The best of the three
Spaghetti buffs reckon this second part of the Dollars threesome to be the best of Leone’s work. Even as a non-fan I can see that it is a considerable improvement on A Fistful of Dollars. The budget was higher – still only $650,000 but that was astronomical for Leone then – and Clint got $50,000 this time. There were now many extras and stuntmen and several towns. Leone built an El Paso in Almeria. There is even that top luxury of budget-strapped Westerns, a train.
Then there is Lee Van Cleef, eagerly seized upon by Leone to star as Colonel Mortimer, the Virginian gentleman bounty hunter with an arsenal in his saddle roll, who partners the callow but tough Clint, a little as Gary Cooper teamed up with Burt Lancaster in Vera Cruz, a movie Leone greatly admired. And indeed, there are many other references. Leone loved 50s Hollywood Westerns and he quotes, affectionately, I would say, or at least as knowing references, not as rip-offs or clichés, various of them, notably The Bounty Hunter (Warner Bros, 1954), a Randolph Scott oater directed by André de Toth.
Van Cleef is actually very good, far better than the stereotyped script (six credited writers) allowed, and for the first time almost introduced an element of the moral into a spaghetti western: flashbacks show that he actually has a reason for chasing El Indio, played by Gian Maria Volontè, who is even more vicious and depraved than he was as Ramon in Fistful. Roger Ebert said Van Cleef looked like an “infinitely weary Clark Gable.” Lee himself said, “It had more depth to it. There was more subtlety about the film and about the performance.” Well, more subtlety, perhaps, but it’s only relative.
The most interesting aspect to it, I think, is the edgy relationship between the two bounty hunters Eastwood and Van Cleef. Though once again, that’s only relative.
The picture was made rapidly to cash in on Fistful’s success (hence the mildly amusing ironic title) and Clint has exactly the same poncho, cheroot, gun and grunt, but this time he is a little more relaxed and shows the odd twinkle, the occasional double-take, the odd one-liner. Actually, the whole movie is more confident and self-assured.
Roger Ebert wrote that “the film is one great old Western cliché after another. They aren’t done well, but they’re over-done well.” I suppose the movie’s droll, in that way.
But it’s still a spaghetti western, i.e. a stylized, trash-art movie. The Morricone music is lousy again: this time each character has a theme, like a (very) poor man’s Wagner opera. Of course there is something operatic about these westerns. Horse opera.
Everything is dubbed: the lip-synching is poor and the sounds are absurdly magnified, Leone being obsessed by ‘sound design’, and the whole thing looks, well, cheap.
Even later big-budget Leone films looked cheap. The scenery is wrong, the Boccaccio faces are too European, even the horses are some fancy high-stepping Andalusians. There are the same Roman Catholic references throughout: the duel in the church, Volontè planning the bank robbery from the pulpit with his gang around him, lit like Renaissance disciples. Very stylish, no doubt, even arty – in short, European, and no doubt the French auteuristes loved it, but it’s not a Western with a capital W, only a spaghetti western.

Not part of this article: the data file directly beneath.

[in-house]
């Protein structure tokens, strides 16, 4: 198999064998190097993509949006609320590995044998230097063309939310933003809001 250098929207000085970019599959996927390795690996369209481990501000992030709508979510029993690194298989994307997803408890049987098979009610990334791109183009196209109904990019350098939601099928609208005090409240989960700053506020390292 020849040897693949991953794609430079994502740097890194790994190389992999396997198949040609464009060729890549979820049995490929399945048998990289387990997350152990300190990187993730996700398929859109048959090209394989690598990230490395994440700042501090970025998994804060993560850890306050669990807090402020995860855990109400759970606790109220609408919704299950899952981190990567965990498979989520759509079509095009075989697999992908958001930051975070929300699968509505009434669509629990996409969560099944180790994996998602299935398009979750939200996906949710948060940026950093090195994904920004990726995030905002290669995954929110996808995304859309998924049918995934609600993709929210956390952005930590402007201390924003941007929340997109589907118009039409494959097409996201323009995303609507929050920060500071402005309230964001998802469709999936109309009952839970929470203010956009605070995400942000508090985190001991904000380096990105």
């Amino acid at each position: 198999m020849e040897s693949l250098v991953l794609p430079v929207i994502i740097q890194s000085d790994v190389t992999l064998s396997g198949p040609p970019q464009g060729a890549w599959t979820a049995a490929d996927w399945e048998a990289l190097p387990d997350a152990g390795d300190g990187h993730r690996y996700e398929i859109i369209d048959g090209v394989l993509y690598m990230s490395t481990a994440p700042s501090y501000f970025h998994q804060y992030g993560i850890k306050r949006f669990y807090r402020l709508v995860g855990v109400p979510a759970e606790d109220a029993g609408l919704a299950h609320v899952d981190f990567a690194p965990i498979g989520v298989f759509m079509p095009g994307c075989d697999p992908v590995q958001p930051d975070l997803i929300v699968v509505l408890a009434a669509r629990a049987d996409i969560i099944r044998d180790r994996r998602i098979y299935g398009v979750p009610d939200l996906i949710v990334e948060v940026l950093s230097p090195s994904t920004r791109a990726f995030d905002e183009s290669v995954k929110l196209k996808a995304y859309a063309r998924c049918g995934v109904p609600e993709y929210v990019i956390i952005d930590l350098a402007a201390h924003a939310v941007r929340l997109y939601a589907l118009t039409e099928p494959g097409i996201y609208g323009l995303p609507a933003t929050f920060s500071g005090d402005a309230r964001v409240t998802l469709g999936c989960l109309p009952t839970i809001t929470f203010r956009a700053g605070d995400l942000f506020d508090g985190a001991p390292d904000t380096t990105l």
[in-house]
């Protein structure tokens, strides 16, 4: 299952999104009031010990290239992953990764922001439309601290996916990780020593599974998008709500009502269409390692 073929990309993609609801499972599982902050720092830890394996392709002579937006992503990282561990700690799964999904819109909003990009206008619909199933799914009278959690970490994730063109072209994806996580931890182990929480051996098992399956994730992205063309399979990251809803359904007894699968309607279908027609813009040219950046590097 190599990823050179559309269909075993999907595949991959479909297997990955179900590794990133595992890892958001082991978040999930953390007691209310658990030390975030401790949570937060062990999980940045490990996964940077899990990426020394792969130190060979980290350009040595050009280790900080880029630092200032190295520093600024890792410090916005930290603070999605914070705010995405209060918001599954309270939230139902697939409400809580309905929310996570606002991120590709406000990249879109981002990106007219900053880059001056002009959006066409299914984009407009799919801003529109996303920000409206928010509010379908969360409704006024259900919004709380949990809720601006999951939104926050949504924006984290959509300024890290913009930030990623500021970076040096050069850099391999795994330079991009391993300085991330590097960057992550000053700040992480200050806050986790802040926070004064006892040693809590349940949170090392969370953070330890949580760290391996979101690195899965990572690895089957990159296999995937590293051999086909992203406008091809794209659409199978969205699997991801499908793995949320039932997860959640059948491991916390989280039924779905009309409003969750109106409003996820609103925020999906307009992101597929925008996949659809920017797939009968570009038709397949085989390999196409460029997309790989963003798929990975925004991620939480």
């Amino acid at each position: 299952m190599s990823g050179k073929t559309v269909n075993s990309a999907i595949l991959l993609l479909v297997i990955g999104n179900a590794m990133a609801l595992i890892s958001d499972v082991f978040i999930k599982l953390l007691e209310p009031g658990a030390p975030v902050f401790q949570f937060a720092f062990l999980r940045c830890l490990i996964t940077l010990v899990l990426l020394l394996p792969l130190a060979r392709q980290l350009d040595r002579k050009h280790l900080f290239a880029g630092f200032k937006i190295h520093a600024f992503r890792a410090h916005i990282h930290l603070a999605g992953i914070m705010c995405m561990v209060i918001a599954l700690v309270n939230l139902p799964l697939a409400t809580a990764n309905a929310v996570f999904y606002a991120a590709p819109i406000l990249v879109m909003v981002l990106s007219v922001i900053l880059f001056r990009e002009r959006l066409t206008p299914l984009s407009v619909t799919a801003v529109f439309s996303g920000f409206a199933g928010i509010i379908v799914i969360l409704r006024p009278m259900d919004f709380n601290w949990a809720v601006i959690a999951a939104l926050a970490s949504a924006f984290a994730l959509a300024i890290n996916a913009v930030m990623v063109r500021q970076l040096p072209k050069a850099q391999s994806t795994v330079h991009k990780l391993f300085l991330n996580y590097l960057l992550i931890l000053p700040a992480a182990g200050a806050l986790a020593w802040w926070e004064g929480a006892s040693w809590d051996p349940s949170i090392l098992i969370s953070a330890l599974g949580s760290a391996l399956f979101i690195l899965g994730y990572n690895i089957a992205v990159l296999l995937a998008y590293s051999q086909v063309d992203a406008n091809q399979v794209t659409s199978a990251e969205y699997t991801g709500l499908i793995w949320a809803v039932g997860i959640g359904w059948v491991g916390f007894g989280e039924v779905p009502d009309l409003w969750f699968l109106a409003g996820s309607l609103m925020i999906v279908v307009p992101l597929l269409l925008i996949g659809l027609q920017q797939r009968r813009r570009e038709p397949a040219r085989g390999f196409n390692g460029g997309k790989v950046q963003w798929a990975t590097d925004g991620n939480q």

The picture was shot in Almeria April/May 1965, and released in Italy in December ‘65 but didn’t make it to US theaters till May ’67, where it did well, its predecessor, For a Fistful of Dollars having taken off in January that year. I say well: it didn’t do nearly as much business as Westerns Cat Ballou, Shenandoah and The Sons of Katie Elder. Still, it did make money. Its commercial success got Leone major funding for the third part of the trilogy, which we shall review next time.
Dennis Schwarz said, “It’s overlong, the characters are cartoonish and its ode to violence is not suitable for all tastes, but if you can somehow get by these faults you can revel in such set piece delights as Van Cleef striking a match on the back of an outlaw hunchback’s neck.” That was Klaus Kinski, of course.
Brian Garfield said it was “the least unpalatable of the three”, adding, “but it goes on forever.” It has a runtime of 1 hour 39 minutes. Garfield wasn’t going to like the 3 hour 6 minute cut of its sequel then. He summed For a Few Dollars More up as “Childish, contrived, morally offensive, but fitfully entertaining,” which just about nails it.
Garfield also said the plot was again lifted from Kurosawa, being a reworking of Sanjuro (1962). I wouldn’t know, not having seen that one, though the IMDb plot synopsis of Sanjuro says, “A crafty samurai helps a young man and his fellow clansmen trying to save his uncle, who has been framed and imprisoned by a corrupt superintendent,” which doesn’t sound too like.
Variety praised For a Few Dollars More (reviewing the Italian language version, Per qualche dollaro in più): “Spanish countryside and Italo studio interiors combine for realistic southwestern effect. Ennio Morricone’s music, without measuring up to his previous efforts in the oater belt, is nevertheless pleasing.” Personally I don’t agree with either of those comments but there we are. Variety added, “Pic is somewhat overlong at 130 minutes” – I do agree with that one.
Bosley Crowther in The New York Times passed judgment on it from on high: “The fact that this film is constructed to endorse the exercise of murderers, to emphasize killer bravado and generate glee in frantic manifestations of death is, to my mind, a sharp indictment of it as so-called entertainment in this day. There is nothing wholesome about killing men for bounty, nothing funny about seeing them die, no matter how much the audience may sit there and burble and laugh.” I suppose he had a point but he does come across as sententious.